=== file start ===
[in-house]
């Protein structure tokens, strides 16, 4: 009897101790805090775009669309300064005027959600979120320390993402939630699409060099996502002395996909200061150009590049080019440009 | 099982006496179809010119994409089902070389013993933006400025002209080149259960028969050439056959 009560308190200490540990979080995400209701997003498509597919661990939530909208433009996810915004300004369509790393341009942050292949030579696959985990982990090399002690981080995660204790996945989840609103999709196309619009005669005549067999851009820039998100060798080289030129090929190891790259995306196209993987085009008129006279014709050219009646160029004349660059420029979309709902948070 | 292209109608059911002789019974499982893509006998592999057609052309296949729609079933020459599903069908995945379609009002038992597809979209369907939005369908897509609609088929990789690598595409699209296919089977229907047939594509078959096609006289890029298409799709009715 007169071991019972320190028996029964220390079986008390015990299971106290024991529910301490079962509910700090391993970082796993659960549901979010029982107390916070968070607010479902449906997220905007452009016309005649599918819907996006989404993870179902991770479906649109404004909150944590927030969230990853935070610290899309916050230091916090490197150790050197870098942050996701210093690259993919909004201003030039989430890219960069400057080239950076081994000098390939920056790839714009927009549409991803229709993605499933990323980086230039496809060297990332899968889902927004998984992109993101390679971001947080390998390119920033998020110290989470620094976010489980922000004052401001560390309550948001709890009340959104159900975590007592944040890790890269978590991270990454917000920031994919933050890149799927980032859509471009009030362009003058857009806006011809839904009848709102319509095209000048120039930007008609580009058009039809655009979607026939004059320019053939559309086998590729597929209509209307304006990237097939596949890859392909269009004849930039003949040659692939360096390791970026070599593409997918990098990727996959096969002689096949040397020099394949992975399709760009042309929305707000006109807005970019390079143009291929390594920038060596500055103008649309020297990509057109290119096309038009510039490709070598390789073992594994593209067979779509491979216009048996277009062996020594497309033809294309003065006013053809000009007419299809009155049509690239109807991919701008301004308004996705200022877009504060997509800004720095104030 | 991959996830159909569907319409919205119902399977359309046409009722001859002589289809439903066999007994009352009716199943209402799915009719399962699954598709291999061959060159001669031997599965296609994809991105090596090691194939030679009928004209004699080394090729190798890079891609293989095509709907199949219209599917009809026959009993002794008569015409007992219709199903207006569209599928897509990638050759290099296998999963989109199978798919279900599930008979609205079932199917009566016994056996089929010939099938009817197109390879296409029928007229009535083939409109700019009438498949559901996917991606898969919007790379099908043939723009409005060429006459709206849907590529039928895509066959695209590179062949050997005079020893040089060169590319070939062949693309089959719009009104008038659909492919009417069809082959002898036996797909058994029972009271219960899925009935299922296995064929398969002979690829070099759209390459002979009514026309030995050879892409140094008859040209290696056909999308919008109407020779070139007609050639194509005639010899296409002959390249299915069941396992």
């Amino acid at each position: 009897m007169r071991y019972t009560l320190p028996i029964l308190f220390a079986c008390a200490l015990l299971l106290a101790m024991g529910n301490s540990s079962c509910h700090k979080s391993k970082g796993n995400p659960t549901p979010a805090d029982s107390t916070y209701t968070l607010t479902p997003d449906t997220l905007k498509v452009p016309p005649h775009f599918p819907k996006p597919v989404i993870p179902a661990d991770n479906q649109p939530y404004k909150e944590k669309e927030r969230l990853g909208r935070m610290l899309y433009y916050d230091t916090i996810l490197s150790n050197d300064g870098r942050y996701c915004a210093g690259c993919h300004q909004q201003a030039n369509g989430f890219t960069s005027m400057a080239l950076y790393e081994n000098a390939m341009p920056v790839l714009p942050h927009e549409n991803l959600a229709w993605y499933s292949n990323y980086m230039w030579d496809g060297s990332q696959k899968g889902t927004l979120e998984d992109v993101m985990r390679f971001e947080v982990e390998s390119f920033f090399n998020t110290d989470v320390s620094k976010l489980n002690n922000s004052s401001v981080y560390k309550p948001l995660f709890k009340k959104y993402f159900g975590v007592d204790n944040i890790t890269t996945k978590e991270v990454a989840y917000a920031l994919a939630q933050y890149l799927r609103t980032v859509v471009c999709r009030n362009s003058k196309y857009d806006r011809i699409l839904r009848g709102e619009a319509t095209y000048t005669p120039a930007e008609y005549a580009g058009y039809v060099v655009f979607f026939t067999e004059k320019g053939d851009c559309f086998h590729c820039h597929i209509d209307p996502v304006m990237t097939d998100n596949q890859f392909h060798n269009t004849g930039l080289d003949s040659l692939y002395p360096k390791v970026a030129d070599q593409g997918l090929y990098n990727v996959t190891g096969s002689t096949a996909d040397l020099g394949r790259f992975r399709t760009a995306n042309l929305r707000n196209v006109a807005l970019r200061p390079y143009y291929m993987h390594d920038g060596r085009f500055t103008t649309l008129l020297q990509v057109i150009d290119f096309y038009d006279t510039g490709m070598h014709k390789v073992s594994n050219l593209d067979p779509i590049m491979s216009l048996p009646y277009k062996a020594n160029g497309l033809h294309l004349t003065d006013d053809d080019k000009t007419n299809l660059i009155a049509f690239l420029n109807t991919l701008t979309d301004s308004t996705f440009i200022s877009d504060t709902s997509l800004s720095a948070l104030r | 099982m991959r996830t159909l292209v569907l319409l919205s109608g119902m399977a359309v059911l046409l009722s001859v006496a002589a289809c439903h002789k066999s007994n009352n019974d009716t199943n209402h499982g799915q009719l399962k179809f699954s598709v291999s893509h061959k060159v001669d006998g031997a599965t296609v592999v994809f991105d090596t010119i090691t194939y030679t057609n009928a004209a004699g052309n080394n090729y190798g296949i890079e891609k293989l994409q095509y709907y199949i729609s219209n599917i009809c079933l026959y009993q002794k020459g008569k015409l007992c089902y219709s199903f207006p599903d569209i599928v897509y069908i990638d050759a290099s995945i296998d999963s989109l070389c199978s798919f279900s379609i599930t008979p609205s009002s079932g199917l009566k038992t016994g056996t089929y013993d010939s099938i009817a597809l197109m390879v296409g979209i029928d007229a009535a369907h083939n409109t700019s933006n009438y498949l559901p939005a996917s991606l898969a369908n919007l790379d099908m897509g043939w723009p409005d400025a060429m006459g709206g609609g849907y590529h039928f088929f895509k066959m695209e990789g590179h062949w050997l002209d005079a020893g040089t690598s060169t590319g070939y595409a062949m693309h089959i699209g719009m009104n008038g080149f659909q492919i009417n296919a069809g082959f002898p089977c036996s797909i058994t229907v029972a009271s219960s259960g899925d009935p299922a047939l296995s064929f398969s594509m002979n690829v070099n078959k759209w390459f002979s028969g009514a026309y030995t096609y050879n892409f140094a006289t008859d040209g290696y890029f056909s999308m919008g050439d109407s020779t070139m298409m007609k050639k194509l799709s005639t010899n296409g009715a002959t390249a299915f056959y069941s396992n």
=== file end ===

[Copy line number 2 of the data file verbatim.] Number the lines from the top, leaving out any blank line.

């Protein structure tokens, strides 16, 4: 009897101790805090775009669309300064005027959600979120320390993402939630699409060099996502002395996909200061150009590049080019440009 | 099982006496179809010119994409089902070389013993933006400025002209080149259960028969050439056959 009560308190200490540990979080995400209701997003498509597919661990939530909208433009996810915004300004369509790393341009942050292949030579696959985990982990090399002690981080995660204790996945989840609103999709196309619009005669005549067999851009820039998100060798080289030129090929190891790259995306196209993987085009008129006279014709050219009646160029004349660059420029979309709902948070 | 292209109608059911002789019974499982893509006998592999057609052309296949729609079933020459599903069908995945379609009002038992597809979209369907939005369908897509609609088929990789690598595409699209296919089977229907047939594509078959096609006289890029298409799709009715 007169071991019972320190028996029964220390079986008390015990299971106290024991529910301490079962509910700090391993970082796993659960549901979010029982107390916070968070607010479902449906997220905007452009016309005649599918819907996006989404993870179902991770479906649109404004909150944590927030969230990853935070610290899309916050230091916090490197150790050197870098942050996701210093690259993919909004201003030039989430890219960069400057080239950076081994000098390939920056790839714009927009549409991803229709993605499933990323980086230039496809060297990332899968889902927004998984992109993101390679971001947080390998390119920033998020110290989470620094976010489980922000004052401001560390309550948001709890009340959104159900975590007592944040890790890269978590991270990454917000920031994919933050890149799927980032859509471009009030362009003058857009806006011809839904009848709102319509095209000048120039930007008609580009058009039809655009979607026939004059320019053939559309086998590729597929209509209307304006990237097939596949890859392909269009004849930039003949040659692939360096390791970026070599593409997918990098990727996959096969002689096949040397020099394949992975399709760009042309929305707000006109807005970019390079143009291929390594920038060596500055103008649309020297990509057109290119096309038009510039490709070598390789073992594994593209067979779509491979216009048996277009062996020594497309033809294309003065006013053809000009007419299809009155049509690239109807991919701008301004308004996705200022877009504060997509800004720095104030 | 991959996830159909569907319409919205119902399977359309046409009722001859002589289809439903066999007994009352009716199943209402799915009719399962699954598709291999061959060159001669031997599965296609994809991105090596090691194939030679009928004209004699080394090729190798890079891609293989095509709907199949219209599917009809026959009993002794008569015409007992219709199903207006569209599928897509990638050759290099296998999963989109199978798919279900599930008979609205079932199917009566016994056996089929010939099938009817197109390879296409029928007229009535083939409109700019009438498949559901996917991606898969919007790379099908043939723009409005060429006459709206849907590529039928895509066959695209590179062949050997005079020893040089060169590319070939062949693309089959719009009104008038659909492919009417069809082959002898036996797909058994029972009271219960899925009935299922296995064929398969002979690829070099759209390459002979009514026309030995050879892409140094008859040209290696056909999308919008109407020779070139007609050639194509005639010899296409002959390249299915069941396992």